Foundations & Cognitive Architecture

A third cluster, which cuts across the first two areas and also encompasses other theoretical fields in which RuCCS has particular strength, concerns the question of the architecture of the cognitive system. This includes the nature of the underlying (computational) mechanisms of cognition, as well as the way in which these mechanisms encode information and the way that both the information and the mechanisms may change over time through learning or development. These are among basic theoretical and foundational questions on which RuCCS members have written extensively. For example, Jerry Fodor, Zenon Pylyshyn, Brian McLaughlin and Robert Matthews have written on constraints on Cognitive Architecture, including its modularity and the requirements placed on it by the empirical facts of systematicity and productivity. These writers have argued, among other things, that the representational systems provided by the architecture must meet certain general but powerful constraints which exclude, for example, "prototypes" or other noncompositional representational system, from being by itself adequate to the task. Similarly, Pylyshyn has written extensively on the inadequacy of such special forms of representations as those that we are intuitively drawn to in explaining the nature of mental imagery, known as the "picture theory" of representations underlying mental imagery. Areas in which RuCCS faculty have been leaders involve an analysis of the nature of concepts and their mental representation, the nature of mental representations, and the fundamental problems faced by Connectionist and other nonsymbolic models in addressing the phenomena of human cognition (on which Fodor, Pylyshyn, McLaughlin and Alan Prince have written extensively).

Some RuCCS members or associates are concerned with the problem of representing knowledge in general (Thorne McCarty, Hyam Hirsh, Alex Borgida) or in particular domains, such as language or vision or planning and problem-solving (see the description of relevant research clusters). Some are concerned with understanding how representations change in response to relevant information -- i.e., learning in persons and machines (Hirsh and Schmidt in the case of general knowledge; Fodor, Jane Grimshaw, Matthews, Prince, Karin Stromswold in the case of language; Leslie and Kovacs in the case of the development of the cognitive and visual system in infancy). Others are concerned to show how certain mechanisms are innate and/or universal or how they develop ontogenetically. For example, Alan Leslie has shown that sophisticated cognitive mechanisms are present at very early stages of infancy (e.g. perception of causation and objecthood), whereas other mechanisms take a number of years to develop (e.g. ascribing mental states, such as beliefs and desires, to others). Rochel Gellman’s work on the acquisition of numerical competence falls in this category since it seeks universal cognitive mechanisms that can form the basis of this competence. Other RuCCS members (Ilona Kovacs, Randy Gallistel) have a strong connection with the neuroscience community and are concerned with the question of how behavioral and neural methods and findings can inform one another in the pursuit of more adequate theories.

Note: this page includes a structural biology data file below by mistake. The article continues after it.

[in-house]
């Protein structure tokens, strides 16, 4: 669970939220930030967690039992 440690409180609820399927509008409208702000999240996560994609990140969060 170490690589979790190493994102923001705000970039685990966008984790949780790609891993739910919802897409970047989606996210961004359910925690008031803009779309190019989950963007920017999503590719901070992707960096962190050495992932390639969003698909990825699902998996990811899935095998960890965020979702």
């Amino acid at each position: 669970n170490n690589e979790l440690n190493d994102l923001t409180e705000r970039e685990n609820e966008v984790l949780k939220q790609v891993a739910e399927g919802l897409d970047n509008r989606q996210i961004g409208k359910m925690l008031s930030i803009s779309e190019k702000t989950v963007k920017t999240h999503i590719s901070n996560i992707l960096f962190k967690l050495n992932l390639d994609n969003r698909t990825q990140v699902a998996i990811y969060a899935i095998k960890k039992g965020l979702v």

The study of universals of language and perception also sheds light on the nature of the cognitive architecture. In this vein Grimshaw and Prince have argued that both phonological and syntactic differences among languages can be accounted for by the ordering which they place on a finite set of universal but violable constraints. Stromswold has analyzed empirical evidence showing that certain structures are acquired despite impoverished evidence that lacks negative feedback. Mark Baker has extensively documented the enormous commonality that lies below the surface of the world’s languages. Michael Leyton, Jacob Feldman have shown that certain primitive form properties may be the (possibly innate and universal) basis for the encoding of shape in general.

The development of computational models of cognition raises both philosophical and methodological questions that many RuCCS members have addressed (e.g. Steven Stich, Fodor, Pylyshyn). From the particular perspective of RuCCS researchers, the attempt to build specific computational models in domains such as language comprehension and visual perception (especially in the work of Michael Leyton, Feldman and Manish Singh) goes hand in hand with designing an underlying architecture that satisfy strong computational, linguistic, geometrical and psychological constraints. When this is done then the model's match to the observed human behavior is seen to be an inescapable consequence of that architecture, rather than based on mere mimicry. For example, Grimshaw and Prince have investigated the architectural requirements of a model of human parsing based on principles developed from Prince et al's Optimality Theory.

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